“That was my lowest point,” he admits. “It was almost worse than the diagnosis itself. What was overwhelming was how out of control I felt.
“I also felt genuinely close to death – whether that’s rational or not I don’t know. But I felt like I was going to stop breathing. Having to confront that was so unexpected and awful. Five hours with just your thoughts is pretty terrible. That sort of forced reflection alongside the physical pain and terror, and screaming to no avail, was horrendous.”
The fall cut off the blood supply to Aikman’s legs and dangerously compressed his breathing. His already weakened muscles struggled to cope with the trauma and he spent a week in hospital not knowing whether he’d regain any strength. Thankfully, with rest and recuperation he did, though the bad memories have been slower to fade.
Aikman admits the experience forced him to contemplate death even more acutely – but also to appreciate the things in life that mean the most.
“Death is coming closer but I’m more relaxed about it and I’m not as scared,” he says. “Life is fragile and unpredictable for all of us – I’m living proof of that. But I’m lucky too – my life wasn’t cut short in a sudden way. I have at least been given the knowledge that this is happening. I know what’s coming down the line and how much more difficult it’s going to get.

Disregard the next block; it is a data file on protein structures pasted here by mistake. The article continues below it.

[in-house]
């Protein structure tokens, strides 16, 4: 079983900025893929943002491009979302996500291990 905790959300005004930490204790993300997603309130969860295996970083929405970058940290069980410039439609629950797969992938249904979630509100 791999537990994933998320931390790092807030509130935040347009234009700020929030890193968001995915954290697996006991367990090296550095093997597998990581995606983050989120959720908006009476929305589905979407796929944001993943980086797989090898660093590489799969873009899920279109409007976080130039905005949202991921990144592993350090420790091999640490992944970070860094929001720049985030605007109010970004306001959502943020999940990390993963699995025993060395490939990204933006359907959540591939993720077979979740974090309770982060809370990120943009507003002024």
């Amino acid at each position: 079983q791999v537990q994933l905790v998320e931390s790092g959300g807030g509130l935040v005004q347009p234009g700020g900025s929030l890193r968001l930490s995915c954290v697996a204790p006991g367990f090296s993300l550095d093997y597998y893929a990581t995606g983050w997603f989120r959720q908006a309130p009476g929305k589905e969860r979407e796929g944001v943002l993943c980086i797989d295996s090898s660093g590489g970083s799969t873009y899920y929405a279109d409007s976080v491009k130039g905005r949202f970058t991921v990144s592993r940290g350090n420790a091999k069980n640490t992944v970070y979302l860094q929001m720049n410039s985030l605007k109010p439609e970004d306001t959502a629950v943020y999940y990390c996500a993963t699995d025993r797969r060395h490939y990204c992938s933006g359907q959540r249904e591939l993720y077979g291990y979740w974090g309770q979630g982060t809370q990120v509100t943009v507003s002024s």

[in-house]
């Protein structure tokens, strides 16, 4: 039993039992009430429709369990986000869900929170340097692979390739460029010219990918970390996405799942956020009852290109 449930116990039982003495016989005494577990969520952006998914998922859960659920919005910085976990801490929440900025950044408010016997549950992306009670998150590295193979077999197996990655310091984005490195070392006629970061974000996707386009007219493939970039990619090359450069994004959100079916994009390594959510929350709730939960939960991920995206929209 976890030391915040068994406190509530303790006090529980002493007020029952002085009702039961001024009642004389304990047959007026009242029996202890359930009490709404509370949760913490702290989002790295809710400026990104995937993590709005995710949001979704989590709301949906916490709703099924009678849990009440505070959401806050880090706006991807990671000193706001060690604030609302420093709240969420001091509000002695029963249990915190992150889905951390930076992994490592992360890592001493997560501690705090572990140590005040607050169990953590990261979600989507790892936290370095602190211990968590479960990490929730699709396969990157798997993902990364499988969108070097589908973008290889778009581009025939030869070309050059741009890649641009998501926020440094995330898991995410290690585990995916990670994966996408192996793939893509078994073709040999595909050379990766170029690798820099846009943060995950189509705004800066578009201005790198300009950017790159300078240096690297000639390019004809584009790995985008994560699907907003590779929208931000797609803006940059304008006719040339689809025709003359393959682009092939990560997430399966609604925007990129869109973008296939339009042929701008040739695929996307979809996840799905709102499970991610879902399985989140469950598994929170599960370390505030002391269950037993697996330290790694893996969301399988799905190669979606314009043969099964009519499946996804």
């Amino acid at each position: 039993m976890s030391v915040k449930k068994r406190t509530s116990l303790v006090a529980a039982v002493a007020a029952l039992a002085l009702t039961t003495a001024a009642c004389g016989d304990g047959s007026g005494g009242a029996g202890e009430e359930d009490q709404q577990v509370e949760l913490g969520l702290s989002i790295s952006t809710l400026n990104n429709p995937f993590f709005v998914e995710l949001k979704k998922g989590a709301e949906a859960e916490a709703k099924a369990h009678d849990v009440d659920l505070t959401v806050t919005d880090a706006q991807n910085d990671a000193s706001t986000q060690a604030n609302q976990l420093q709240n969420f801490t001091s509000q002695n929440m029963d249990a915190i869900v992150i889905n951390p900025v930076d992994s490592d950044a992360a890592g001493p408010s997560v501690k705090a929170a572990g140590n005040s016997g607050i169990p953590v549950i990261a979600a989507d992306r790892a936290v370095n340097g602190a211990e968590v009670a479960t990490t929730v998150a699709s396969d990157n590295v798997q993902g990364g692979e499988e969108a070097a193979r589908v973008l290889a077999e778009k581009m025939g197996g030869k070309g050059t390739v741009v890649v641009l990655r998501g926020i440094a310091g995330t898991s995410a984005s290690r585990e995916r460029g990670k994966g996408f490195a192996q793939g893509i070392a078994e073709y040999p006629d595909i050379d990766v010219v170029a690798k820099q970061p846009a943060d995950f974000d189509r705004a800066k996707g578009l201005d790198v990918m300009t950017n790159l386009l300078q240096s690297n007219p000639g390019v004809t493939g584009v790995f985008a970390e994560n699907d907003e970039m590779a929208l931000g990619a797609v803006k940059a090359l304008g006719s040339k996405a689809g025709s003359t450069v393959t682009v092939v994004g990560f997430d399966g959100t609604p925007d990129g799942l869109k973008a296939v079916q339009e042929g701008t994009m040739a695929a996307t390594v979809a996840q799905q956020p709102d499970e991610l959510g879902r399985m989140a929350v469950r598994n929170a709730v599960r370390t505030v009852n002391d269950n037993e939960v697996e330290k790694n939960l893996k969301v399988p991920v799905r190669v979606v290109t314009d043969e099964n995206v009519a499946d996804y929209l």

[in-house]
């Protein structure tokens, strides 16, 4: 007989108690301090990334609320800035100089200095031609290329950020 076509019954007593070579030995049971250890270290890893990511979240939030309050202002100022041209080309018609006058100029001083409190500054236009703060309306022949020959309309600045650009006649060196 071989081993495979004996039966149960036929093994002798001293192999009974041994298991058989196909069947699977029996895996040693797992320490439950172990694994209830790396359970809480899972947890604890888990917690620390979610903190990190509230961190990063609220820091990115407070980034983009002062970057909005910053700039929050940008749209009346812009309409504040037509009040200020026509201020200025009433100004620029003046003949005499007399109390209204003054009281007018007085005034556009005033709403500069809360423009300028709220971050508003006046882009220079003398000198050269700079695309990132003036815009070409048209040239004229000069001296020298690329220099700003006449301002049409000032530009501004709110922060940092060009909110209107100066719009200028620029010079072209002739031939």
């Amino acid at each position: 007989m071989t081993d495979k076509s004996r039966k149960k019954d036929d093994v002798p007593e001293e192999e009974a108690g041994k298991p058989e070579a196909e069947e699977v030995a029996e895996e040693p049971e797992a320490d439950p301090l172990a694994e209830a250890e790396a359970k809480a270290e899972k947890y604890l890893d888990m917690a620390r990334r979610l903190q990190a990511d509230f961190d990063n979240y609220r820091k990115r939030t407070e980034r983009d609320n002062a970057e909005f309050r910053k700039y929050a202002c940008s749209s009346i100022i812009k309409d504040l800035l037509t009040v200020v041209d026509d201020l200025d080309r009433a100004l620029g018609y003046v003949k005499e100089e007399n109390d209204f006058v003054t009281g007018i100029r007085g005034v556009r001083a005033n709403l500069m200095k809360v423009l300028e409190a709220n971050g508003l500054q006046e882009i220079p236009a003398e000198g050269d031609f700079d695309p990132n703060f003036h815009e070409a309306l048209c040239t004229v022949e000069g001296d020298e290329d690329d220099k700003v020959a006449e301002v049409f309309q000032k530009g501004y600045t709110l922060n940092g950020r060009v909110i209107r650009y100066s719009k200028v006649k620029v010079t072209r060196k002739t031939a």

“I’m realistic about the limits my condition have put on my life. I love travelling but that is very difficult. But you can be happy in so many other ways. It’s about who you are with and how you spend that time.”
For now, Gordon Aikman is happy to spend that remaining, precious time campaigning to help all those diagnosed with the disease that will kill him. And he’s rejoicing in married life. That’s surely time well spent in anybody’s book.
The Fight of Gordon’s Life will be broadcast on BBC One on January 4 at 8.30pm. To donate to Gordon Aikman’s campaign, visit www.gordonsfightback.com